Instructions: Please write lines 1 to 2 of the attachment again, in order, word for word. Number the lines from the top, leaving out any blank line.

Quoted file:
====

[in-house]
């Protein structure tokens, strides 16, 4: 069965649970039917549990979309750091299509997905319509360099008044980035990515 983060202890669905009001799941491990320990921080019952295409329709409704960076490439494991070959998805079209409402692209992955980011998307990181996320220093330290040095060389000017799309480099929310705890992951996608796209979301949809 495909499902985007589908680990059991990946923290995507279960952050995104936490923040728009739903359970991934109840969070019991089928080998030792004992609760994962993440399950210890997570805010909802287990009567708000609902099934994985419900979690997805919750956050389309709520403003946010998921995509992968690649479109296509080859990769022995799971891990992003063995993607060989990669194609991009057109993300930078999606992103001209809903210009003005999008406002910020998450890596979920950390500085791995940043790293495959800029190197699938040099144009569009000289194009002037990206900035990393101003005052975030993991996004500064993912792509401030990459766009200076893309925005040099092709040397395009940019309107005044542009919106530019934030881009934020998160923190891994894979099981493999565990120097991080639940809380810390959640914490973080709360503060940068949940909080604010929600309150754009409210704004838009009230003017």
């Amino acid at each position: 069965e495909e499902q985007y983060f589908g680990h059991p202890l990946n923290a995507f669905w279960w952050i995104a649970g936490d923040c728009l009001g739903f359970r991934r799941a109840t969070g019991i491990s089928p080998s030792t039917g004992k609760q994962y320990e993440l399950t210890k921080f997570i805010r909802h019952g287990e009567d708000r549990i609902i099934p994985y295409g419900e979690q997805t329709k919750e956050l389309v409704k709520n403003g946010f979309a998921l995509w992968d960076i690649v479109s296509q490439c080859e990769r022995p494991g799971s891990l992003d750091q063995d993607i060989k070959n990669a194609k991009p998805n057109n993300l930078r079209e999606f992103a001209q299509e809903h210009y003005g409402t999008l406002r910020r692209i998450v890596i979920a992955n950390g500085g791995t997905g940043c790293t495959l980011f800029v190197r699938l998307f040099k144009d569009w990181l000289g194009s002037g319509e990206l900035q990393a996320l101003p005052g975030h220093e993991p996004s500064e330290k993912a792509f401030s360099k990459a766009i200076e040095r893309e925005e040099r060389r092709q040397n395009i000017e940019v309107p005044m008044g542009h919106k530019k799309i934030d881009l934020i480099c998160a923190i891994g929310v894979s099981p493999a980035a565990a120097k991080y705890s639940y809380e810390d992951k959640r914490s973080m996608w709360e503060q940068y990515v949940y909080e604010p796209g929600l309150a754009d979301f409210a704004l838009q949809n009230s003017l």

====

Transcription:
[in-house]
């Protein structure tokens, strides 16, 4: 069965649970039917549990979309750091299509997905319509360099008044980035990515 983060202890669905009001799941491990320990921080019952295409329709409704960076490439494991070959998805079209409402692209992955980011998307990181996320220093330290040095060389000017799309480099929310705890992951996608796209979301949809 495909499902985007589908680990059991990946923290995507279960952050995104936490923040728009739903359970991934109840969070019991089928080998030792004992609760994962993440399950210890997570805010909802287990009567708000609902099934994985419900979690997805919750956050389309709520403003946010998921995509992968690649479109296509080859990769022995799971891990992003063995993607060989990669194609991009057109993300930078999606992103001209809903210009003005999008406002910020998450890596979920950390500085791995940043790293495959800029190197699938040099144009569009000289194009002037990206900035990393101003005052975030993991996004500064993912792509401030990459766009200076893309925005040099092709040397395009940019309107005044542009919106530019934030881009934020998160923190891994894979099981493999565990120097991080639940809380810390959640914490973080709360503060940068949940909080604010929600309150754009409210704004838009009230003017």